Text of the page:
The other samples you presented had interesting qualities, but were not any mystery to me..

When I say "NOT because I want to copy it" this is perhaps not entirely truthful - If I could derive a set of functions relating to how a rubber bucket, when 'excited', produced moving formants, it MAY lead to a simpler novel route by which I could produce a similar vocal formant synthesiser using electronics.... This is just the way my mind works - try to look at things, understand their operation, then apply any new understanding or 'grasp' to some other problem or implementation...

But the above process must start with valid data - the more data one has, the easier it is to hypothesise mechanisms to produce this data, or to decide whether further investigation is really worth the effort..... There are so many things to explore, and so little time!

I do think that the experiments you are doing in this area are really exciting and have great potential - so much so that I am "forced" to return to my domestic war zone to access TW briefly (I am in the process of moving, and wont have telephone or internet until mid October)..

I keep hoping that you will reveal more details about the rubber-bucket-resonator so that I can ponder these while I am setting up my new lab + home.


Posted: 9/22/2013 9:52:51 PM
RS Theremin

From: 60 mi. N of San Diego CA

Joined: 2/15/2005

I went back to the rubber bucket, this may be better, to me it is more musical.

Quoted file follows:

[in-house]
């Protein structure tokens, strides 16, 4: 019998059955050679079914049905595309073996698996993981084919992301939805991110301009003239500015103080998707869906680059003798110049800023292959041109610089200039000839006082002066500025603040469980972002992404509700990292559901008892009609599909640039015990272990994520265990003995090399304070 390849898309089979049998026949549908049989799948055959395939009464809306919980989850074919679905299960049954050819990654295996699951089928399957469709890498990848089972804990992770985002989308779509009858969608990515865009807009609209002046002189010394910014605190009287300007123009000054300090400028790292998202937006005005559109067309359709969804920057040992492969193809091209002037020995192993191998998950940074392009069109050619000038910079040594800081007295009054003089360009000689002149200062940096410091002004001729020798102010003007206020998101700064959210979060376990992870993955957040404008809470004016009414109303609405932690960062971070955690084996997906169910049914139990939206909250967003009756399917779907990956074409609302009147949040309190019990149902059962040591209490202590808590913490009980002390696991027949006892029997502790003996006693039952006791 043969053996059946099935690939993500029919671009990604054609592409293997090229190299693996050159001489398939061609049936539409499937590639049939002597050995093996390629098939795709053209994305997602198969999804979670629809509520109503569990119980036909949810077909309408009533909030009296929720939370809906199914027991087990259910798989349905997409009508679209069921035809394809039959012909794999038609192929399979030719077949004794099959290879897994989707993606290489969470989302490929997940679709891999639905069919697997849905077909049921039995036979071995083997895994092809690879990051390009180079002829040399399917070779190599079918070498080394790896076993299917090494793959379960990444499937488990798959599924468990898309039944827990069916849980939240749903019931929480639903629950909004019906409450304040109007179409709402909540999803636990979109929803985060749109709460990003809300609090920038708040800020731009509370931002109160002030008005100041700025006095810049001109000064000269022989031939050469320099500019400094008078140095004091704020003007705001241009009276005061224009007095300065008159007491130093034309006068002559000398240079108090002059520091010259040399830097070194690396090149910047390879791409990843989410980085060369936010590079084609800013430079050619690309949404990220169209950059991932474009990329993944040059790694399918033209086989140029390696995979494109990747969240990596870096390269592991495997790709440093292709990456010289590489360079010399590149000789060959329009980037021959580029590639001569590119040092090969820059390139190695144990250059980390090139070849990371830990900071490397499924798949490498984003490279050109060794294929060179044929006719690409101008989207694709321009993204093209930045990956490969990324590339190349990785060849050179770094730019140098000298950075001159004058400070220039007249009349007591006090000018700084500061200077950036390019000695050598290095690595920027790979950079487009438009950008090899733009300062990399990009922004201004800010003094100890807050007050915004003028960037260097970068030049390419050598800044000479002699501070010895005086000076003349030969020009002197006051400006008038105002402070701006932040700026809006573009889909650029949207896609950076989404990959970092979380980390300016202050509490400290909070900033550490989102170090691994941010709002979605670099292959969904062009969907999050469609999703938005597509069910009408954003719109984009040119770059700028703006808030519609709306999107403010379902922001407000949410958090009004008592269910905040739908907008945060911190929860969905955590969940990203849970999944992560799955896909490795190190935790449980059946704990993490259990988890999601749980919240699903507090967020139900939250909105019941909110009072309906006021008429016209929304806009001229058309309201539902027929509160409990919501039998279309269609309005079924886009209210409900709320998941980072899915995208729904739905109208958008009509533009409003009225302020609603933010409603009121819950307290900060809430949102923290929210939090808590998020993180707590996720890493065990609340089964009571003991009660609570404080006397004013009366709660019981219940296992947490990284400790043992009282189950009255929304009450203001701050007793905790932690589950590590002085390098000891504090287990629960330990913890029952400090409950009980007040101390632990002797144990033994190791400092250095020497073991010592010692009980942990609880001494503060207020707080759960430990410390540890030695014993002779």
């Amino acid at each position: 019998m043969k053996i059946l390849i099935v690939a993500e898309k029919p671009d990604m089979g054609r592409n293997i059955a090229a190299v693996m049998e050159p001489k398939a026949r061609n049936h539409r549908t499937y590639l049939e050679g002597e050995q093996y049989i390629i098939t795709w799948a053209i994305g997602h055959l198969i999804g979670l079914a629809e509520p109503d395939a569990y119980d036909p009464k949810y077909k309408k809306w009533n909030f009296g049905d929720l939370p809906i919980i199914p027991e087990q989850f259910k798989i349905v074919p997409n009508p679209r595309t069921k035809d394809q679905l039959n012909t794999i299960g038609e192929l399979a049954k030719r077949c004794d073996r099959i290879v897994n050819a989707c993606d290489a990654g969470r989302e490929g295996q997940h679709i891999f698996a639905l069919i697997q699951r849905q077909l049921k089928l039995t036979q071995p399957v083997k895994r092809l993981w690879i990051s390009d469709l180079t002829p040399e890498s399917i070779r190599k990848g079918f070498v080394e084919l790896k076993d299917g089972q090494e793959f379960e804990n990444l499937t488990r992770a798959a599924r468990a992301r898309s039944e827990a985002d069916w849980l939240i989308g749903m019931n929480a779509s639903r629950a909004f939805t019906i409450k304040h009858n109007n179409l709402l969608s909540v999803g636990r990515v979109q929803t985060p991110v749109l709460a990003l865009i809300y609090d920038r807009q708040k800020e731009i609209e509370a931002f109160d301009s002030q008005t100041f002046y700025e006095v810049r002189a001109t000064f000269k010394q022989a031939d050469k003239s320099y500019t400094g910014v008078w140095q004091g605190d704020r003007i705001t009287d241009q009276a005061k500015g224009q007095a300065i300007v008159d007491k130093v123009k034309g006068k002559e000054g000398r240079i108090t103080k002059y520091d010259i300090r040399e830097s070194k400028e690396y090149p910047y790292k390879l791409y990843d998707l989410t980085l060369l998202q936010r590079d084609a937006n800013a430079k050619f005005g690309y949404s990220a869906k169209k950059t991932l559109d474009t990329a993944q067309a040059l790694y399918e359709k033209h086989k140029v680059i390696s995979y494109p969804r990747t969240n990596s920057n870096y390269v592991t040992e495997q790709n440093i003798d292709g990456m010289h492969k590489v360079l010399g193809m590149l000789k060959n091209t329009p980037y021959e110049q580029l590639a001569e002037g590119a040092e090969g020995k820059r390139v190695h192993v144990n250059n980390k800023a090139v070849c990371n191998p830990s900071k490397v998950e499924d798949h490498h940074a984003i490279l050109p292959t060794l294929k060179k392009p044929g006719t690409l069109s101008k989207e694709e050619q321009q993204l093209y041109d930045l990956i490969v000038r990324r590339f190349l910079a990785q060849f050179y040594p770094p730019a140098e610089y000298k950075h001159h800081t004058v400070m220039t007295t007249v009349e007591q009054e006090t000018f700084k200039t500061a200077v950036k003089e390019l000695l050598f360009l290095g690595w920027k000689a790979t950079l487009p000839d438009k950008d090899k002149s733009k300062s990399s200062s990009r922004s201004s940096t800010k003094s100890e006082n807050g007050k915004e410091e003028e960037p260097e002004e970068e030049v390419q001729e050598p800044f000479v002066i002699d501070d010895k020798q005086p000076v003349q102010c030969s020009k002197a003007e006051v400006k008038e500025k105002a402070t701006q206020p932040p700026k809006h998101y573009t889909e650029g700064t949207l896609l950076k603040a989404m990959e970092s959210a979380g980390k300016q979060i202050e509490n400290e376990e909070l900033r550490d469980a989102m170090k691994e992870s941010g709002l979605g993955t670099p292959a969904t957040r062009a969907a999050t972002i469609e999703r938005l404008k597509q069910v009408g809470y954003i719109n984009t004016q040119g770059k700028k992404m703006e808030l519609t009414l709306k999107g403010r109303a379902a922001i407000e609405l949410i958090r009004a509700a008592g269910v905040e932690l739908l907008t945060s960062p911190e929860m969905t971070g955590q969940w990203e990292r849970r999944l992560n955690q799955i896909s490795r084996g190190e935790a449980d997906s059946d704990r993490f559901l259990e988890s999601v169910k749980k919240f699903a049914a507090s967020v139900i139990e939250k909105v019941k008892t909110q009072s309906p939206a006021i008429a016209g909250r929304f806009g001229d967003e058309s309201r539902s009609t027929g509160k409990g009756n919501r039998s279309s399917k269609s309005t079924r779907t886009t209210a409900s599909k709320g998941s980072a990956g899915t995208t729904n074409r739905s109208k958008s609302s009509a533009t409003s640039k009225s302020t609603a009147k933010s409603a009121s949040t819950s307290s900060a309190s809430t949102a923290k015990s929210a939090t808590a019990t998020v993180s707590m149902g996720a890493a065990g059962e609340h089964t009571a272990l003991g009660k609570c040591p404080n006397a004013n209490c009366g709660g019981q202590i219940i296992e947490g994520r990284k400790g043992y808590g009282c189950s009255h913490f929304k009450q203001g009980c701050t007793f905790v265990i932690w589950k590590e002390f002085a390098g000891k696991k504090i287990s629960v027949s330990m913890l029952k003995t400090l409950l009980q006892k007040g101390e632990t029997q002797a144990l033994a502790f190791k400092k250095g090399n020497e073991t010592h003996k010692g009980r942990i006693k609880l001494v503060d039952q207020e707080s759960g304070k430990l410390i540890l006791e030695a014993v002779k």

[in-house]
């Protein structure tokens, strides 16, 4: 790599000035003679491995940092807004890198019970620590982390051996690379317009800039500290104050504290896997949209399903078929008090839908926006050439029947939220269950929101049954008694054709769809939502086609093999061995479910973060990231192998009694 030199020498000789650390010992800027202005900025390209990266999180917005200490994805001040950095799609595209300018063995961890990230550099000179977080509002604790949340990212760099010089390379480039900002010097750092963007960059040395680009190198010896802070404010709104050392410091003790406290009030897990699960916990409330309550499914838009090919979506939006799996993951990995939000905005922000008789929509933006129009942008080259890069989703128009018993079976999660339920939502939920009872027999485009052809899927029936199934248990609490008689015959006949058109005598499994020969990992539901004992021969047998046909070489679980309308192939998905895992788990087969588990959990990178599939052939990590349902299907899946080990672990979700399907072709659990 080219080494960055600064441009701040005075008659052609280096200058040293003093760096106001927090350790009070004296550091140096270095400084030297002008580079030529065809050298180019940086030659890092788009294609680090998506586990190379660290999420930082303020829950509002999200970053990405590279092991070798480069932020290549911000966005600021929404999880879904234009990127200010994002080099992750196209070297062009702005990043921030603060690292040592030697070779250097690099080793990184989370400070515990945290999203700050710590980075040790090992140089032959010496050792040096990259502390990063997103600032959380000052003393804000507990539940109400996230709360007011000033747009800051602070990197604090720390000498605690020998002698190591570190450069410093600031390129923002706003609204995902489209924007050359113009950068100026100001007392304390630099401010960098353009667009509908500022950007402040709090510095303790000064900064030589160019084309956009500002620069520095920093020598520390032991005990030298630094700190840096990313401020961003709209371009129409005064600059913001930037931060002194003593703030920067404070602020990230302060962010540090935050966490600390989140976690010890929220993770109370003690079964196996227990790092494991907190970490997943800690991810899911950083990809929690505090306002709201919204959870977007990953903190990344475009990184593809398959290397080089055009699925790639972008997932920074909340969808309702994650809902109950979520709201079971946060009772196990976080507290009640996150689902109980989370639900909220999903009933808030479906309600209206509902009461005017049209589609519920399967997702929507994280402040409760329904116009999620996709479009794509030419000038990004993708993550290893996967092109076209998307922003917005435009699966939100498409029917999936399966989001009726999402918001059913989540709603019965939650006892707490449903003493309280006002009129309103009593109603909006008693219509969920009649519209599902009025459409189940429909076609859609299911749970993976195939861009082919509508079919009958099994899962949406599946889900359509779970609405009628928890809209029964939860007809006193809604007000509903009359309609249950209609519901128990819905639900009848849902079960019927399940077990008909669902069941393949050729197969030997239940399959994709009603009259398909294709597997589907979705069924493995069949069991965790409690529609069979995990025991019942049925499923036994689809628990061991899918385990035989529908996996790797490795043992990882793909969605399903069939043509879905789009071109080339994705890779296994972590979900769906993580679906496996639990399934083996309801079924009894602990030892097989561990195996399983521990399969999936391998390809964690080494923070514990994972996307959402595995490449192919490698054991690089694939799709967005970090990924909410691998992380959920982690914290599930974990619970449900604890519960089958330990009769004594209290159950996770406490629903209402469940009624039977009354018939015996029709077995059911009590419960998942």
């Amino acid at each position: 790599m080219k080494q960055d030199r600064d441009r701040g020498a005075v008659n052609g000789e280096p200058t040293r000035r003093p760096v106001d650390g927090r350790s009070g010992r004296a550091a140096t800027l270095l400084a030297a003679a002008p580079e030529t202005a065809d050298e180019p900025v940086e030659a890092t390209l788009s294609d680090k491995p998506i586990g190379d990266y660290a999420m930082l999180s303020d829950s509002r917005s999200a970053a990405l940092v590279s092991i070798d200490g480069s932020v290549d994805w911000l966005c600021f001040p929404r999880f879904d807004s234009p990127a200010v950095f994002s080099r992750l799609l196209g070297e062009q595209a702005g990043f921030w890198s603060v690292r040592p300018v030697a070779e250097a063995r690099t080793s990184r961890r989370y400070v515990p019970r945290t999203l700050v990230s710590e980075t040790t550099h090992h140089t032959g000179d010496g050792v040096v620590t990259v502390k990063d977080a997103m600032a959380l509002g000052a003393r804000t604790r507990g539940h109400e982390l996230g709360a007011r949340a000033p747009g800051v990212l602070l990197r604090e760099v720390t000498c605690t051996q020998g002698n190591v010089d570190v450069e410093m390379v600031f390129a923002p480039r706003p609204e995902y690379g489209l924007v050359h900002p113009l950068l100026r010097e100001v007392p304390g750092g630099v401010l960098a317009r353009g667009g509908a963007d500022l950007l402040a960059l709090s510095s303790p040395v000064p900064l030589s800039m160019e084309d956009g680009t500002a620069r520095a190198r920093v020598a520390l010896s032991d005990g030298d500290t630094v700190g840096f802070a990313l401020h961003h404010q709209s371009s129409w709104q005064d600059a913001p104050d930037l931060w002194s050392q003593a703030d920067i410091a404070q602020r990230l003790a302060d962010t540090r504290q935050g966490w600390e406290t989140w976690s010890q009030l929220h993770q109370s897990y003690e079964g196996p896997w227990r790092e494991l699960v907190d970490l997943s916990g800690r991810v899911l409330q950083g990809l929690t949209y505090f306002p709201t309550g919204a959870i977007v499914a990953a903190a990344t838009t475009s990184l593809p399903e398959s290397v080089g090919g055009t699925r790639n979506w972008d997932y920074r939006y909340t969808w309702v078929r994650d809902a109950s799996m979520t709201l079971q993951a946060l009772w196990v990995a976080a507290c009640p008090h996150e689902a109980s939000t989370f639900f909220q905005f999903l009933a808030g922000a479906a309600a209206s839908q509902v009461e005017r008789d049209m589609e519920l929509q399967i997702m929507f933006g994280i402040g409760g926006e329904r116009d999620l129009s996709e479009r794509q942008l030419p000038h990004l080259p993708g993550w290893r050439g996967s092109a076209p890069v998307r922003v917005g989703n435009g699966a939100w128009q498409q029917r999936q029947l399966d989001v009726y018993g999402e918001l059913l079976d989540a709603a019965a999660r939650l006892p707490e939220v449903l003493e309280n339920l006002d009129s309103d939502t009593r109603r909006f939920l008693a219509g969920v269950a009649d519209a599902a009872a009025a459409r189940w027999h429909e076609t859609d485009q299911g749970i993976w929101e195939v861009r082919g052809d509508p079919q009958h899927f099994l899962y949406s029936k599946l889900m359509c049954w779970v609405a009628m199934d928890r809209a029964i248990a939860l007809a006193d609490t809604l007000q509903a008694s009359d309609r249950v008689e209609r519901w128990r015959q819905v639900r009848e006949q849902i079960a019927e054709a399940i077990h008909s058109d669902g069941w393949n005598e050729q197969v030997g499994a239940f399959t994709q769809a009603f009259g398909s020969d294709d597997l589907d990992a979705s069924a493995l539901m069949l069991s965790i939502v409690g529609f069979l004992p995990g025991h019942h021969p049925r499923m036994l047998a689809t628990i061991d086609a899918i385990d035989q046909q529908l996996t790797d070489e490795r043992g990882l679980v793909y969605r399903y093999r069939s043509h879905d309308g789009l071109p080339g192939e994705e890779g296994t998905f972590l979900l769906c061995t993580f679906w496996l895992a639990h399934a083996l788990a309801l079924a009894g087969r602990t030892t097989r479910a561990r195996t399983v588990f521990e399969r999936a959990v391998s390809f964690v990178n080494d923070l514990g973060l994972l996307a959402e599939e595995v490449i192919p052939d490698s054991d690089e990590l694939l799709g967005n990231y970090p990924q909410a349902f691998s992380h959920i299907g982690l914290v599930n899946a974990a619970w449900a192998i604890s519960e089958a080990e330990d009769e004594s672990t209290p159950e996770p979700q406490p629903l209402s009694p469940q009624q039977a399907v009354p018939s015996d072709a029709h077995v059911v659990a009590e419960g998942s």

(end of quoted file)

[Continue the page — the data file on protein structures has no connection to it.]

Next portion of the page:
The voice of the EWS Alive

This is only acoustically enhanced, no reverb or post EQ.

EQ could help tame the hot spots. I held the notes toward the end so Fred could evaluate.


Posted: 9/22/2013 11:48:28 PM

From: Eastleigh, Hampshire, U.K. ................................... Fred Mundell. ................................... Electronics Engineer. (Primarily Analogue) .. CV Synths 1974-1980 .. Theremin developer 2007 to present .. soon to be Developing / Trading as . ...................................

Joined: 12/7/2007

Hello Christopher,

EWS Alive is, IMO, a lovely sound... It  has some really 'acoustic' qualities ..

However - it does not have the (or IMO, any distinct) vocal qualities of your first sample. If this sample had been presented instead of the original, as a Cello-like enhancement, I would have congratulated you on its realism, but would not have been nearly as excited as I was on hearing the original sample..

Because, IMO, the original sample was not a Cello, it was a voice - close enough to the human voice to convey the emotional atributes that only human voice can carry, but different enough that it was not just a synthesised voice like the TM.. or at least that is my impression for the brief sample presented.

Electronic formant filters (particularly accurate digital ones like the TM) irritate me after a short time - I think the reason is something like this - they are accurate enough to fool me into hearing a person, but the downside of this is that I expect more from a human vocalist than these electronic 'voices' can ever deliver! - So, even in the hands of the best musician, they can never (or at least not with present control technology - perhaps in future when direct neurological or biometric connection - so that the performer can control the nuances of the sound..) be as good as even a mediocre singer.. I like good voices singing well - Given the choice of either hearing PP singing or hearing him play theremin through the TM, I would listen to him singing any day! -

So I seek a middle ground - formants which can convey vocal charactaristics, but fall just short of fooling me into expecting vocal proficiency.